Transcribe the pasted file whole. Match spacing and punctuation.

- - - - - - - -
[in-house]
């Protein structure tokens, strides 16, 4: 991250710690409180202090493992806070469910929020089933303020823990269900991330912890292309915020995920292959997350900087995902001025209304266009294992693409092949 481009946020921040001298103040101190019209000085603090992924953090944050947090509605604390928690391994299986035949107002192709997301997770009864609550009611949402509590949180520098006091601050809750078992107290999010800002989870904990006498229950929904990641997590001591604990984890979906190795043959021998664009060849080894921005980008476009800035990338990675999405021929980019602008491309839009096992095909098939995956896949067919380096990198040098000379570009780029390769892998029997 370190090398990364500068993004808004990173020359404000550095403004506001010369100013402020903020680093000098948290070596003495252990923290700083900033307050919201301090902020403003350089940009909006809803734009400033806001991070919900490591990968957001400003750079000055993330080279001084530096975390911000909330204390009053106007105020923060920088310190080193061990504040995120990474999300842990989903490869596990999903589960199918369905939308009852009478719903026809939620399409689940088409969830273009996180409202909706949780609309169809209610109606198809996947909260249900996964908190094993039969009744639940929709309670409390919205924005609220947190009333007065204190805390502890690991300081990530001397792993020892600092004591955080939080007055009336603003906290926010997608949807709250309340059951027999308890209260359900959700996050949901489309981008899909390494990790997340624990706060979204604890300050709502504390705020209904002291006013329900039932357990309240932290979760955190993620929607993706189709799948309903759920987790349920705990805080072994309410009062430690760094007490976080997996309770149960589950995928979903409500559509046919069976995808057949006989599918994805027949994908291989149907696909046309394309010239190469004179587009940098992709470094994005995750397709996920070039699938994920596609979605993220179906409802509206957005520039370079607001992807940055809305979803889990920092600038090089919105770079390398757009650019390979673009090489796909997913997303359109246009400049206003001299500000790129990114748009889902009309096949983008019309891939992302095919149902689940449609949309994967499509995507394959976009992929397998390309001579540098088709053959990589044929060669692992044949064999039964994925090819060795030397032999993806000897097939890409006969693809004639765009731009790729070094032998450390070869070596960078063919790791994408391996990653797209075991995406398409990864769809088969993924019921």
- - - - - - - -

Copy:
[in-house]
């Protein structure tokens, strides 16, 4: 991250710690409180202090493992806070469910929020089933303020823990269900991330912890292309915020995920292959997350900087995902001025209304266009294992693409092949 481009946020921040001298103040101190019209000085603090992924953090944050947090509605604390928690391994299986035949107002192709997301997770009864609550009611949402509590949180520098006091601050809750078992107290999010800002989870904990006498229950929904990641997590001591604990984890979906190795043959021998664009060849080894921005980008476009800035990338990675999405021929980019602008491309839009096992095909098939995956896949067919380096990198040098000379570009780029390769892998029997 370190090398990364500068993004808004990173020359404000550095403004506001010369100013402020903020680093000098948290070596003495252990923290700083900033307050919201301090902020403003350089940009909006809803734009400033806001991070919900490591990968957001400003750079000055993330080279001084530096975390911000909330204390009053106007105020923060920088310190080193061990504040995120990474999300842990989903490869596990999903589960199918369905939308009852009478719903026809939620399409689940088409969830273009996180409202909706949780609309169809209610109606198809996947909260249900996964908190094993039969009744639940929709309670409390919205924005609220947190009333007065204190805390502890690991300081990530001397792993020892600092004591955080939080007055009336603003906290926010997608949807709250309340059951027999308890209260359900959700996050949901489309981008899909390494990790997340624990706060979204604890300050709502504390705020209904002291006013329900039932357990309240932290979760955190993620929607993706189709799948309903759920987790349920705990805080072994309410009062430690760094007490976080997996309770149960589950995928979903409500559509046919069976995808057949006989599918994805027949994908291989149907696909046309394309010239190469004179587009940098992709470094994005995750397709996920070039699938994920596609979605993220179906409802509206957005520039370079607001992807940055809305979803889990920092600038090089919105770079390398757009650019390979673009090489796909997913997303359109246009400049206003001299500000790129990114748009889902009309096949983008019309891939992302095919149902689940449609949309994967499509995507394959976009992929397998390309001579540098088709053959990589044929060669692992044949064999039964994925090819060795030397032999993806000897097939890409006969693809004639765009731009790729070094032998450390070869070596960078063919790791994408391996990653797209075991995406398409990864769809088969993924019921």